6. Get there.
Regular dental visits are key to making sure kids don’t fear the dentists. This isn’t just down to getting them used to the place, it’s also because if the only time they visit a dentist is when there’s something wrong, they’ll soon start to associate it with the unpleasant experiences they’ve had with their teeth. Regular six-month checkups will quickly become routine, and since these visits will nearly always involve nothing more than a brief check up, the fear factor will dissipate.
7. Don’t give up.
If your child has already developed a fear of dentists, don’t indulge this fear by caving into their protests against going for a visit. Don’t avoid making appointments because you know it will end in strife between you and your child. Try your best to develop a routine and start the process of negating the fear. The younger they are when you do this, the better the results will be. If you don’t, then they could easily carry the fear into adulthood.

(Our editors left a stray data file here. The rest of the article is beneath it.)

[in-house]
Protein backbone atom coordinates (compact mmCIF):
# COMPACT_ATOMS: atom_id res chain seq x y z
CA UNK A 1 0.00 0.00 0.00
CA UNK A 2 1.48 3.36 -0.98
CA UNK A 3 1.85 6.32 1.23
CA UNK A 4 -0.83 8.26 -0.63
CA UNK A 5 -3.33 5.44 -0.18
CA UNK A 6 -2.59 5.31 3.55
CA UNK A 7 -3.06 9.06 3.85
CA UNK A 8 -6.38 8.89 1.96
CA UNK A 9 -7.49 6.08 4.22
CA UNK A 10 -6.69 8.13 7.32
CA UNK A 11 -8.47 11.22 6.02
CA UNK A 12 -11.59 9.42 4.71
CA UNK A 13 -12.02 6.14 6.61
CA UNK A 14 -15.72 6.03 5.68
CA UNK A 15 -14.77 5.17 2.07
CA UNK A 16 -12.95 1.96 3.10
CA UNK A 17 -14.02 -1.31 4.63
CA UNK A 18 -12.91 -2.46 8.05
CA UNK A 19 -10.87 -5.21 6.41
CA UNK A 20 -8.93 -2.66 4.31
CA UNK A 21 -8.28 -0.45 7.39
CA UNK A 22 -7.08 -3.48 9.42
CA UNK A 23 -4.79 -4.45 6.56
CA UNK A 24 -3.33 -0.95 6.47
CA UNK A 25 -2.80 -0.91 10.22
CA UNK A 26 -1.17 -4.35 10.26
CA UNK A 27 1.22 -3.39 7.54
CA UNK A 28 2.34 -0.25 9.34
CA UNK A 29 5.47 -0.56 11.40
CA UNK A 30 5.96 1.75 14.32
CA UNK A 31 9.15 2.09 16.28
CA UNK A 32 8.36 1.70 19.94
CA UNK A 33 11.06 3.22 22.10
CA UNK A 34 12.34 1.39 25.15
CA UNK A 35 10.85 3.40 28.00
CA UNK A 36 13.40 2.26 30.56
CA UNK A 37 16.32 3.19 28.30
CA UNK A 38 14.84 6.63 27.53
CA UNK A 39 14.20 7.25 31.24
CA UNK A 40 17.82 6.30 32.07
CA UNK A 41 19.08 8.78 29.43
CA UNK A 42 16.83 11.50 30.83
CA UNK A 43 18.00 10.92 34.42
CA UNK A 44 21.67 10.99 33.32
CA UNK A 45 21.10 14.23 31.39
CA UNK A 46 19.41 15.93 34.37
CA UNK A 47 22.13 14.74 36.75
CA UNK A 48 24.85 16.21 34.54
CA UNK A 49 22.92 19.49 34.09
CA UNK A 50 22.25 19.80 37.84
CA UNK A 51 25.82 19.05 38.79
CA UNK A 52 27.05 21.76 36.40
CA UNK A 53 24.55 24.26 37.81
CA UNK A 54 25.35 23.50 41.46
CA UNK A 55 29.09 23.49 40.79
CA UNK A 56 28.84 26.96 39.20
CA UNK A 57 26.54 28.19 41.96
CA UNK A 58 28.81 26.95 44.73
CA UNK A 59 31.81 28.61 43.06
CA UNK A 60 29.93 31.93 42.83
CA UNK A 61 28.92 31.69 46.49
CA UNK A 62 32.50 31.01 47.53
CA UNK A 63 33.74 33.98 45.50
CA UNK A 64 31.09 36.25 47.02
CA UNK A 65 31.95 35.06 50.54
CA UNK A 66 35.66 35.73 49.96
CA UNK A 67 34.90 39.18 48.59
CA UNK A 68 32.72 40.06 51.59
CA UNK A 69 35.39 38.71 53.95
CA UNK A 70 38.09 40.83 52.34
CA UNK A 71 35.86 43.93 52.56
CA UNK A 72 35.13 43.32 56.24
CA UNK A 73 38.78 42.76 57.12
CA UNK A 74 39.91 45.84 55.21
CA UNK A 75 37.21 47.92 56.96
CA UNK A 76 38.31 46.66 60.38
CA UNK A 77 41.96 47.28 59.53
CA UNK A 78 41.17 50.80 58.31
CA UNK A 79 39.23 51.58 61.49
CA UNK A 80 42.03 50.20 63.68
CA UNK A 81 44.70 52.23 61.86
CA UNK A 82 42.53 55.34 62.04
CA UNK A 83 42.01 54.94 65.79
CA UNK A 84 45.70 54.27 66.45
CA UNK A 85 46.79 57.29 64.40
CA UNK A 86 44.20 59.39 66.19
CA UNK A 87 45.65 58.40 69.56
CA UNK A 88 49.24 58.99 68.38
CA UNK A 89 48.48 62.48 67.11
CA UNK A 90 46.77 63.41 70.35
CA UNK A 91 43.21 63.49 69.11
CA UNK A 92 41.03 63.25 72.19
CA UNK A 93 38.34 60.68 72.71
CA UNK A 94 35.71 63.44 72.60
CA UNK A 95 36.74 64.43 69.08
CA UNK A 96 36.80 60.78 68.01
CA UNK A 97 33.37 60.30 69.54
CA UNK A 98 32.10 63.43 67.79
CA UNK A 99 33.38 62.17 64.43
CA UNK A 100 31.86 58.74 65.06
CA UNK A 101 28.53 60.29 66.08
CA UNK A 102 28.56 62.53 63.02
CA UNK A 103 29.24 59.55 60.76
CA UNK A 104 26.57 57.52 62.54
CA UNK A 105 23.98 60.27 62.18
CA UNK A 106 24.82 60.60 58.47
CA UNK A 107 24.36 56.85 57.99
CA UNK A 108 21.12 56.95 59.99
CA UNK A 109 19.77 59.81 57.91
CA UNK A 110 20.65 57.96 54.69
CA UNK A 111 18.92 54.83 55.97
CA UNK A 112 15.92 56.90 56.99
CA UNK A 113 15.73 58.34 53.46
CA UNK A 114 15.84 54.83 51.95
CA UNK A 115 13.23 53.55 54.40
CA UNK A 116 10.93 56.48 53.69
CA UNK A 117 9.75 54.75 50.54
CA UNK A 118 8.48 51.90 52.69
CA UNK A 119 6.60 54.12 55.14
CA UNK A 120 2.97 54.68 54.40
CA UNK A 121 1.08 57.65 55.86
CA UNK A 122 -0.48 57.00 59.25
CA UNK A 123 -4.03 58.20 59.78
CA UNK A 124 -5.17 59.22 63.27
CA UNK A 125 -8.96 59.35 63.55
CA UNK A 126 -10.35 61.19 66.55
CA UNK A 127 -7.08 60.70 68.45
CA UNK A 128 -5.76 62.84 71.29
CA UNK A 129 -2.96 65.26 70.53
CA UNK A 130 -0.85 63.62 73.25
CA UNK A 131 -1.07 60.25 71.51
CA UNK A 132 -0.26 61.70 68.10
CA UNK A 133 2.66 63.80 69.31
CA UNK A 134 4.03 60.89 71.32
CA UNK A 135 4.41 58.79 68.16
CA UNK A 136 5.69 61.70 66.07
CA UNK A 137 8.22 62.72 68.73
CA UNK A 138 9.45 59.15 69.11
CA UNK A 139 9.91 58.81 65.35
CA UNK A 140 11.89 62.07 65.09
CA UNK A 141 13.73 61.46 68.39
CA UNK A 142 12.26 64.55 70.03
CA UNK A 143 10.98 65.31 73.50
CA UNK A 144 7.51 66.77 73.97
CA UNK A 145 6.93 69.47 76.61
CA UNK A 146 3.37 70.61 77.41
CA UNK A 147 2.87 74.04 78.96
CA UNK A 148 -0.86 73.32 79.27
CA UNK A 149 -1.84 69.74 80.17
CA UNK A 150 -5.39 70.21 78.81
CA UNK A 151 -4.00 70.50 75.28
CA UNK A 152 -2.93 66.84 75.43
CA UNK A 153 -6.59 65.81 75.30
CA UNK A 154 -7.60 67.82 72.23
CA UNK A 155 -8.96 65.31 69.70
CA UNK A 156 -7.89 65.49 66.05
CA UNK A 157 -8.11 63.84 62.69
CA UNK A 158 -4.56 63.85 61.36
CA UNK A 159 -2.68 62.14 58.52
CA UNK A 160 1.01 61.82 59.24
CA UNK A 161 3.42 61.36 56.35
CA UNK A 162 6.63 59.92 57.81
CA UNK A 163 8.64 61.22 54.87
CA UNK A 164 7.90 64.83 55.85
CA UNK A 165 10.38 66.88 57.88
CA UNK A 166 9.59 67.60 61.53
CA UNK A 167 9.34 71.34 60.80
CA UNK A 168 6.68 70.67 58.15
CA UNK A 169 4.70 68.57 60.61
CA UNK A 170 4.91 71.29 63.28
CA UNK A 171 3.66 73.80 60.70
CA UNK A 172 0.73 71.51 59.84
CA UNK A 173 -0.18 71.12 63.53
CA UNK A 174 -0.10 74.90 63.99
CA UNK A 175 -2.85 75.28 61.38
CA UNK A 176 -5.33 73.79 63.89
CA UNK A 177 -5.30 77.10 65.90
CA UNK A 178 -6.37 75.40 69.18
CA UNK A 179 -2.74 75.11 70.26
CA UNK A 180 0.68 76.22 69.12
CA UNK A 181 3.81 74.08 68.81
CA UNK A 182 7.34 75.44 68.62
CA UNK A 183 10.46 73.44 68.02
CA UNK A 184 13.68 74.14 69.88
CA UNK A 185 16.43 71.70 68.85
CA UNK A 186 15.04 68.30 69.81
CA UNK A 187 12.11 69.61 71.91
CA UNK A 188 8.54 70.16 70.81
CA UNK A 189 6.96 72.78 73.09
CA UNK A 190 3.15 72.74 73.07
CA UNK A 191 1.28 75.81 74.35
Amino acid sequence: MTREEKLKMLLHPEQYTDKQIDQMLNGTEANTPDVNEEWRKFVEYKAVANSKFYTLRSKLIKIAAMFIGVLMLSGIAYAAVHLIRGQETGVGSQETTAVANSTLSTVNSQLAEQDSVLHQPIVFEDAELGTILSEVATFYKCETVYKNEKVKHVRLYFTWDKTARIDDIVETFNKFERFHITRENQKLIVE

8. Don’t say it might hurt.
Nothing is more guaranteed to put a kid’s fear into overdrive than telling them something might hurt in advance. There’s simply no need to say anything of the sort as it won’t do anything for the pain, of which there might not even be any! Warning your children that going to the dentist’s might be painful will do nothing but foster apprehension.
9. Reward, but don’t bribe.
Bribery is not a good way to get kids to go to the dentist, as it doesn’t do anything to address the fear they might have about the place. In fact, it could even make this fear worse, as kids will start to assume that there’s something very undesirable about going to the dentist if they need a treat to get them to go. They may not think this all through that clearly, but it will occur to them on a subconscious level and affect their behaviour accordingly.
Bribery beforehand is not ideal, but the occasional small reward after the fact won’t go astray. Steer clear of lollies and other sugary substances for obvious reasons, but a smiley face sticker, special outing or a small toy every now and then could do just fine.
10. Bask in your success
There’s no perfect solution for helping a child overcome a fear, but with a bit of work and a touch of sneakiness you could go a long way to ensuring that dentist visits don’t solidify in their mind as something negative. Doing so will do a lot more than just make dental appointments less stressful in the short term: it will also lead to the promotion of healthy oral habits into adulthood.